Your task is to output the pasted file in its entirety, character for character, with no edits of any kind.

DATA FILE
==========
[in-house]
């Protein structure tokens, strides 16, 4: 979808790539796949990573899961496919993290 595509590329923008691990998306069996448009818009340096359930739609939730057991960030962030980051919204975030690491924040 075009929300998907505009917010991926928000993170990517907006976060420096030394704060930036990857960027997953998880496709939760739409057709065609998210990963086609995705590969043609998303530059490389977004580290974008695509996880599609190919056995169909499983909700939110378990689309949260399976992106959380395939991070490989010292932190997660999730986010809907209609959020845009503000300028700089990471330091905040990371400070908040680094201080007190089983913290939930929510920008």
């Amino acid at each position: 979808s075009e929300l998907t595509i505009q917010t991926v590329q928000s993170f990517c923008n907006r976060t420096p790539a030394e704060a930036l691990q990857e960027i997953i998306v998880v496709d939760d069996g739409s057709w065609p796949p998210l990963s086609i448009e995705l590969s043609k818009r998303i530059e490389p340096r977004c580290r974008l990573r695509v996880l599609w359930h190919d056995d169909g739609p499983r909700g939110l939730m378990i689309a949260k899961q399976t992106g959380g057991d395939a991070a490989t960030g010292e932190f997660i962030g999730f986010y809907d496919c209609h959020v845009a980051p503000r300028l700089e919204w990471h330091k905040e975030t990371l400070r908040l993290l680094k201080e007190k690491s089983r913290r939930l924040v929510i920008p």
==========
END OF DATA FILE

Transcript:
[in-house]
């Protein structure tokens, strides 16, 4: 979808790539796949990573899961496919993290 595509590329923008691990998306069996448009818009340096359930739609939730057991960030962030980051919204975030690491924040 075009929300998907505009917010991926928000993170990517907006976060420096030394704060930036990857960027997953998880496709939760739409057709065609998210990963086609995705590969043609998303530059490389977004580290974008695509996880599609190919056995169909499983909700939110378990689309949260399976992106959380395939991070490989010292932190997660999730986010809907209609959020845009503000300028700089990471330091905040990371400070908040680094201080007190089983913290939930929510920008």
């Amino acid at each position: 979808s075009e929300l998907t595509i505009q917010t991926v590329q928000s993170f990517c923008n907006r976060t420096p790539a030394e704060a930036l691990q990857e960027i997953i998306v998880v496709d939760d069996g739409s057709w065609p796949p998210l990963s086609i448009e995705l590969s043609k818009r998303i530059e490389p340096r977004c580290r974008l990573r695509v996880l599609w359930h190919d056995d169909g739609p499983r909700g939110l939730m378990i689309a949260k899961q399976t992106g959380g057991d395939a991070a490989t960030g010292e932190f997660i962030g999730f986010y809907d496919c209609h959020v845009a980051p503000r300028l700089e919204w990471h330091k905040e975030t990371l400070r908040l993290l680094k201080e007190k690491s089983r913290r939930l924040v929510i920008p």